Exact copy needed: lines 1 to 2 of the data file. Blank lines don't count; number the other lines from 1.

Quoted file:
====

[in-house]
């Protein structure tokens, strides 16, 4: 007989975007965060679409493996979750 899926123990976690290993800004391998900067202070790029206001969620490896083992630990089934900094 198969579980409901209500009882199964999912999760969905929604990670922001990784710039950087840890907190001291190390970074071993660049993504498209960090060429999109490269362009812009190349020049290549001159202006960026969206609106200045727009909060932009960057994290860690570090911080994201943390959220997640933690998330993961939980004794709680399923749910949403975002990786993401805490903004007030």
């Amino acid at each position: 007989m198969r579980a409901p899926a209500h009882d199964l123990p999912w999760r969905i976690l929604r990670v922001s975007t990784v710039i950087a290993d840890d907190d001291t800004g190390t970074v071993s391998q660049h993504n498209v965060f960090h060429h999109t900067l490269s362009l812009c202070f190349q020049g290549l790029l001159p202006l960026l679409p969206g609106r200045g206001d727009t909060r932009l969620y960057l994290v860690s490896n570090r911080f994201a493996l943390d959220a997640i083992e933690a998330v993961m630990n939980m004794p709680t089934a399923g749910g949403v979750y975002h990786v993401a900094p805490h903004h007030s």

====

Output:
[in-house]
């Protein structure tokens, strides 16, 4: 007989975007965060679409493996979750 899926123990976690290993800004391998900067202070790029206001969620490896083992630990089934900094 198969579980409901209500009882199964999912999760969905929604990670922001990784710039950087840890907190001291190390970074071993660049993504498209960090060429999109490269362009812009190349020049290549001159202006960026969206609106200045727009909060932009960057994290860690570090911080994201943390959220997640933690998330993961939980004794709680399923749910949403975002990786993401805490903004007030």